Book Review: “Sheerwater” by Leah Swann (@HarperCollinsAU @EasternRegional)

Sheerwater (Fourth Estate, imprint of HarperCollins Publishers, 2020) by Leah Swann

Sheerwater is the debut novel of Leah Swann, award-winning author, journalist, and chief speech writer for the CEO of World Vision Australia. While Swann is known for her critically acclaimed collection of short stories and a fantasy series for middle-grade readers, this full-length novel demonstrates her exquisite skills in weaving a gripping tale.

Sheerwater is not a book for impatient readers. Quite the opposite – although the story unfolds over just three days, it delves into the deepest corners of the minds of its characters and exposes them scratched raw and bleeding. Hence we have a slow but delicate read, full of details that sometimes remind this reviewer of Stephen King’s Rose Madder (1995).

The book has a seemingly cliched start – a woman and her two sons embarking on a road trip in an attempt to escape the violent, coercive control of her husband. Sadly it is a common theme these days, one that has been employed in too many literary genres. But Swann still manages to blow your mind in Sheerwater by creating the most unbelievable plot twist.

Set along Victoria’s southern coast, the story begins with Ava driving and dreaming of a quiet new life with her kids when a light plane crashes by the roadside. A trained rescuer, Ava has to stop and help, but it is in that process that her children somehow disappeared from the car. Have they gone wandering about? Did someone take them?

It is gut-wrenching to read Ava’s emotional and psychological trauma as her past is slowly revealed. While we never get to know her full story, it is her being tormented by her loss that tugs at our hearts. Swann is clever not to linger on what makes Ava the way she is, as the story sufficiently explains why an experienced emergency worker can be driven to near madness by her sense of grief, guilt and self-doubt.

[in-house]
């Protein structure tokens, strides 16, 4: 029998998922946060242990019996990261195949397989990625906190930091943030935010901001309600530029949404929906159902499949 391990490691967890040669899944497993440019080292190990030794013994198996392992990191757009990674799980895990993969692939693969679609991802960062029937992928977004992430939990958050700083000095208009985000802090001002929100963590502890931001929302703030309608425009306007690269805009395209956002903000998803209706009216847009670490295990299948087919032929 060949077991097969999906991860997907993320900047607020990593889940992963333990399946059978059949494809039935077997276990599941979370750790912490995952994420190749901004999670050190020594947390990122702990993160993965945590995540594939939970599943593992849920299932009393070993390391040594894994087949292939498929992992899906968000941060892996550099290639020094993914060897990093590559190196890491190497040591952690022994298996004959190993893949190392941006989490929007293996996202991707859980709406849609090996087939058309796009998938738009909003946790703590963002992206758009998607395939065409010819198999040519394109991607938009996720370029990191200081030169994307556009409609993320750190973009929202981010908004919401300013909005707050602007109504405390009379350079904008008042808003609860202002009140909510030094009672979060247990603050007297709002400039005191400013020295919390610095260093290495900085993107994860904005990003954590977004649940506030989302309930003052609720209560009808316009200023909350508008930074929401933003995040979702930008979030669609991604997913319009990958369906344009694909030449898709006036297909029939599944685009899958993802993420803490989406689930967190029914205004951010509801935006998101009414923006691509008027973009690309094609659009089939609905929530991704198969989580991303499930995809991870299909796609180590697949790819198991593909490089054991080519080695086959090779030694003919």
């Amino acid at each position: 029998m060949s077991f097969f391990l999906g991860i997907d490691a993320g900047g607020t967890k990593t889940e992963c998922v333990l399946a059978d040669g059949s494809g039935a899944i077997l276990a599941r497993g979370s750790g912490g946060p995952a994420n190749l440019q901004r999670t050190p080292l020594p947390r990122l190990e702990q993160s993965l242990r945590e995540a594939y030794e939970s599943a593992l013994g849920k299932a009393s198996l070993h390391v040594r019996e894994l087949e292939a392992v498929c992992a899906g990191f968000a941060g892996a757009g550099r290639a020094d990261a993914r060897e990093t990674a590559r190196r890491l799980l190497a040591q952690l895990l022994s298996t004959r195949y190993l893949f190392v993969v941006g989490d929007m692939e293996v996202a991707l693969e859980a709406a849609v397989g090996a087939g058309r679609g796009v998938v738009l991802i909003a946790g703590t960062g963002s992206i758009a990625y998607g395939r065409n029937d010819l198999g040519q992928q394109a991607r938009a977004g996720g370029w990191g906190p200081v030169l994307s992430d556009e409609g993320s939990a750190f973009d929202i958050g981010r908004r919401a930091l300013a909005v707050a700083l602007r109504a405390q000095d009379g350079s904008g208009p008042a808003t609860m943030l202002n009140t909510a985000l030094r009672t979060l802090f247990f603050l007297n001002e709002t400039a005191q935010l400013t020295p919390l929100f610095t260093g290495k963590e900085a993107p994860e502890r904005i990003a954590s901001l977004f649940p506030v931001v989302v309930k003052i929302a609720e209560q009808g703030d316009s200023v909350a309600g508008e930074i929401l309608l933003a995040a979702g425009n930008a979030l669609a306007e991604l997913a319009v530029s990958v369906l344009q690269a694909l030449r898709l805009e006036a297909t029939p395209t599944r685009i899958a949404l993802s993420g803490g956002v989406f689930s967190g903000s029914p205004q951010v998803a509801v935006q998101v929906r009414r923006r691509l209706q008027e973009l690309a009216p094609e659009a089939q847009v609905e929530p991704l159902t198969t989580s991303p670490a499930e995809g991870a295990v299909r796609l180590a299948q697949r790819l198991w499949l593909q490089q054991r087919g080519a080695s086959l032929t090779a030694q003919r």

The same deliberate omission of background information applies to the other characters, most notably Lawrence, Ava’s husband who is determined to make her suffer. Instead of telling us why Lawrence is dangerous, the story shows how manipulative and fearsome he can be. Swann’s ability to strike straight at our emotional core is amazing, prompting us to almost forget and forgive the lack of answers about Simon as an important third character.

As the story slowly builds to a crescendo in the end, we are pushed to the edge of our seats. Again it is our emotional response that Swann seeks and seizes, and the quickening pace and the accumulation of tension and suspense is nearly unbearable.

In short, Sheerwater is an emotional read for dedicated readers, whose patience will be richly rewarded as they reach the last page. Swann’s language is beautiful and captivating, and her capacity to use small details to shape both characters and circumstances is impressive. In this sense, we note the use of shearwater, the migratory seabird, as a symbol of the love, strength and sacrifice of a mother.

Note: This book review was originally published under the title “Novel takes readers on a slow build to a crescendo” by Ranges Trader Star Mail, July 13, 2021, P.10.

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